And just as quickly as it came, it was gone. 


Ignoring Jaime's inquisitive look, Jon turned automatically down another corridor on his left. Pressing forward, he thought little of where he was going or how he knew where to go: simply that there was somewhere he needed to be. 

'Arya?'  he hesitatingly prodded. 'Arya, what's happened?' 

She did not answer, but he could feel the curling tendrils of anger roiling off her presence like heat. It was a fury of a different sort, one not made of agitated seas but simmering embers: dark and sinuous, slinking across the connection like a starless night. Something old and steadfast, sinking deeper into every crack and crevice. 

'Arya, I know something's wrong.' 

There was still no answer. Frustrated, Jon picked up his pace, Jaime at his heels. 

He almost pushed his way through the bond to see what was happening for himself - when a sudden screech filled the air, bringing the two men to a halt. 

"Oh, you wretched thing! Get away from me!" a hysterical voice screamed. 

There was a sharp yowl. 

"Stop it! You're going to hurt him!" yelled Arya, fear saturating her words.

The sheer emotion in her voice set Jon in motion again. 

Gods, is someone hurting Rickon?  he thought frantically. 

'Arya, what in the bloody hell is-' 

He rounded a corner and stopped to stare blankly. 

"I don't know what I expected," Jaime said, bewildered. 

It was utter chaos. 

A lady was running in circles in the middle of the corridor, shrieking loudly as she desperately tried kicking at something clutching the edge of her skirts. Jon peered closer to see something large and black ripping viciously at the fabric. On her hands and knees, crawling behind the screaming woman, was Arya. She was making desperate attempts to grab the animal and avoid getting hit, her hands reaching through empty air as she pleaded not to hurt it. Jon looked to the side to see Rickon and another lady standing dumbfounded away from the commotion, their mouths hanging open.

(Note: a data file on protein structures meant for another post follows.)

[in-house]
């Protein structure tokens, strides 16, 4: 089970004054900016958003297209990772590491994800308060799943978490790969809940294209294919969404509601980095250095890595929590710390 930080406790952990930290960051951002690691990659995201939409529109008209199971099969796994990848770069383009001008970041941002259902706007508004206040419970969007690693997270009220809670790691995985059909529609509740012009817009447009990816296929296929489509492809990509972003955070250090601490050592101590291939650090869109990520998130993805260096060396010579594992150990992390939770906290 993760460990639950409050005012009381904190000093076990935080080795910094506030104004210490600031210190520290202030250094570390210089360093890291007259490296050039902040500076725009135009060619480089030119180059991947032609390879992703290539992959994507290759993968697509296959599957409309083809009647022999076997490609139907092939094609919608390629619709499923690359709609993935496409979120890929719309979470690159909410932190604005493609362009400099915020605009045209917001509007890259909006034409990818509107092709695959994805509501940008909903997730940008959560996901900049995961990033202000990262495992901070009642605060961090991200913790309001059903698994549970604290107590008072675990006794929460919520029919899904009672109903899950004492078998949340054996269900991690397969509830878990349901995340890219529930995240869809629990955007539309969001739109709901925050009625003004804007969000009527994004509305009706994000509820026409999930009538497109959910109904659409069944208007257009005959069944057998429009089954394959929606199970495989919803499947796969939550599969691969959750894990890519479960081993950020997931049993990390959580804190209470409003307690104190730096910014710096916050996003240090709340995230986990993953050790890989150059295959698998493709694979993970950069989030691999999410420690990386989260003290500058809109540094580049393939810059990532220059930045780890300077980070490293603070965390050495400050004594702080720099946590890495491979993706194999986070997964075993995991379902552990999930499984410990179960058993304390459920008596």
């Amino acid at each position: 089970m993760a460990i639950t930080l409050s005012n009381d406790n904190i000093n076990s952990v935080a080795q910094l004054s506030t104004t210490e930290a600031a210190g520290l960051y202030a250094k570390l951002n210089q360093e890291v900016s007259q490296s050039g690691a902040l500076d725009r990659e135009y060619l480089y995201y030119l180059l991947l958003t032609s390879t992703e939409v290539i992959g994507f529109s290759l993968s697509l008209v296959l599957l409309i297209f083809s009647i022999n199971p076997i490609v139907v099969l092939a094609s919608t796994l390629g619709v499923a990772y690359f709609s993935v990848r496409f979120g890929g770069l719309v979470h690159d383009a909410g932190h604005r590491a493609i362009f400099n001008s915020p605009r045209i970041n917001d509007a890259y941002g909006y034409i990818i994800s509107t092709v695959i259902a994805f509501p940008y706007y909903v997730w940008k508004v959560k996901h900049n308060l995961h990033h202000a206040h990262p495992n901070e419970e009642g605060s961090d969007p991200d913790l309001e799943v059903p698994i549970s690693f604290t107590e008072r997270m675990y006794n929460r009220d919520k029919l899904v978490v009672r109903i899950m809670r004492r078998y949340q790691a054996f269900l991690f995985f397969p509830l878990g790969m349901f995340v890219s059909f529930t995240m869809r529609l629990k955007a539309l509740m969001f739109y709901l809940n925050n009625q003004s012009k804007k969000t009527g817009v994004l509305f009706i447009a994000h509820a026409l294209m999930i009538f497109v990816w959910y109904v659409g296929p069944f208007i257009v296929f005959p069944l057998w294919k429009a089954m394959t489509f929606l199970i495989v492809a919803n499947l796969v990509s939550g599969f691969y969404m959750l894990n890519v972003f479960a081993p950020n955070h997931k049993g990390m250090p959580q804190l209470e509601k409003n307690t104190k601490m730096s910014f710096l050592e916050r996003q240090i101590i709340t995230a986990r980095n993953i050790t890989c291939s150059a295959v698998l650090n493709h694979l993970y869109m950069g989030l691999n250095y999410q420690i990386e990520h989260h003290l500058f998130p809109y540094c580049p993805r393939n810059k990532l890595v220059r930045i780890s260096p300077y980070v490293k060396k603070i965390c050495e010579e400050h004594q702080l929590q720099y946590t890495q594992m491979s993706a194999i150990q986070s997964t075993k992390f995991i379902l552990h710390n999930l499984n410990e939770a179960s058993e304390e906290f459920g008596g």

Not unlike the prince and the Kingsguard watching. 

Jaime spurred to life before Jon did, striding forward to pull Arya to her feet. She started struggling immediately, still shouting, "I didn't mean for him to attack her! Let me go! She's going to hurt him!" 

The yowling had evolved into a scathing hiss, and the lady cursed in pain as her ankle was caught by the black beast's claws. "Gods, I'm going to murder you!" she shrilled, resuming her stomping with more fervour, to Arya's outrage. 

"It's not his fault, you cow!" she yelled back. "He's scared and you're making it worse!" 

"I don't care! Get this stupid creature off me!" 


Men, women, and animal turned in shock towards the prince. 

Jon glared at all of them for a heartbeat, before storming ahead and hauling the black beast away. With a loud rip, its claws ripped clean of the expensive dress, and Jon managed to take a proper look at the eye of the madness. 

"Balerion?" he exclaimed incredulously, holding the cat up. "Bloody hell, you're still alive?" 

The cat immediately began purring. With a grin, Jon drew him close against his chest and scratched him behind the ears. The purring grew louder. "You little bastard, running away like that. Where have you been?" he cooed softly with a chuckle. 

"That-that thing tried to kill me!" seethed the lady, her breath in pants. She pointed at Arya. "And she set it on me, the miserable girl!" 

The smile on Jon's face vanished. 

"Lady Mallister," Jaime began calmly, in that patronising tone he'd used earlier. Jon didn't think he'd ever enjoy seeing it used on another so much. "Forgive me, but I don't believe domesticated cats are capable of murder."